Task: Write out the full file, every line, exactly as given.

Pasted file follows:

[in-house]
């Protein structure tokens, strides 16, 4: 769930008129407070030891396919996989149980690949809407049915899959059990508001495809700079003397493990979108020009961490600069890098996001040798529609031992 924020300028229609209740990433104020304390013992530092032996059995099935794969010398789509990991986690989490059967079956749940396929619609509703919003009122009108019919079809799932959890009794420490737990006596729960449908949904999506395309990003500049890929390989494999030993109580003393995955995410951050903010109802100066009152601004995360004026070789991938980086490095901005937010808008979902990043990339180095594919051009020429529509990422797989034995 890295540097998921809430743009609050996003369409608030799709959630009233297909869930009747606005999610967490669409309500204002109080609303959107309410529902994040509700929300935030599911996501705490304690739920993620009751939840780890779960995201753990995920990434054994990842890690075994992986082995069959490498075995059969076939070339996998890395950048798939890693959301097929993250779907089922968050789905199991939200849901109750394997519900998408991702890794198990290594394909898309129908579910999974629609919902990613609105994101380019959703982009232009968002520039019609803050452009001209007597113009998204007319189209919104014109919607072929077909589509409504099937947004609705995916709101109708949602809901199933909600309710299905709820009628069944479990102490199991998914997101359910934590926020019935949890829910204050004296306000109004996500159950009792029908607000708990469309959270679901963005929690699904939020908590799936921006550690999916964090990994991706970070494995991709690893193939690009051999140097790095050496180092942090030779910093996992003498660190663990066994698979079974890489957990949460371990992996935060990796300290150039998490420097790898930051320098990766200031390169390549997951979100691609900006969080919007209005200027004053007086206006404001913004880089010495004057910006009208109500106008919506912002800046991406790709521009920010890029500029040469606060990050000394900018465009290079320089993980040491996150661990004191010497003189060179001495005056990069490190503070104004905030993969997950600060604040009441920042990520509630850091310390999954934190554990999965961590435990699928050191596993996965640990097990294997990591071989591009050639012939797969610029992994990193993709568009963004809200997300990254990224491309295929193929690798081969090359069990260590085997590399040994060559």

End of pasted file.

[in-house]
């Protein structure tokens, strides 16, 4: 769930008129407070030891396919996989149980690949809407049915899959059990508001495809700079003397493990979108020009961490600069890098996001040798529609031992 924020300028229609209740990433104020304390013992530092032996059995099935794969010398789509990991986690989490059967079956749940396929619609509703919003009122009108019919079809799932959890009794420490737990006596729960449908949904999506395309990003500049890929390989494999030993109580003393995955995410951050903010109802100066009152601004995360004026070789991938980086490095901005937010808008979902990043990339180095594919051009020429529509990422797989034995 890295540097998921809430743009609050996003369409608030799709959630009233297909869930009747606005999610967490669409309500204002109080609303959107309410529902994040509700929300935030599911996501705490304690739920993620009751939840780890779960995201753990995920990434054994990842890690075994992986082995069959490498075995059969076939070339996998890395950048798939890693959301097929993250779907089922968050789905199991939200849901109750394997519900998408991702890794198990290594394909898309129908579910999974629609919902990613609105994101380019959703982009232009968002520039019609803050452009001209007597113009998204007319189209919104014109919607072929077909589509409504099937947004609705995916709101109708949602809901199933909600309710299905709820009628069944479990102490199991998914997101359910934590926020019935949890829910204050004296306000109004996500159950009792029908607000708990469309959270679901963005929690699904939020908590799936921006550690999916964090990994991706970070494995991709690893193939690009051999140097790095050496180092942090030779910093996992003498660190663990066994698979079974890489957990949460371990992996935060990796300290150039998490420097790898930051320098990766200031390169390549997951979100691609900006969080919007209005200027004053007086206006404001913004880089010495004057910006009208109500106008919506912002800046991406790709521009920010890029500029040469606060990050000394900018465009290079320089993980040491996150661990004191010497003189060179001495005056990069490190503070104004905030993969997950600060604040009441920042990520509630850091310390999954934190554990999965961590435990699928050191596993996965640990097990294997990591071989591009050639012939797969610029992994990193993709568009963004809200997300990254990224491309295929193929690798081969090359069990260590085997590399040994060559």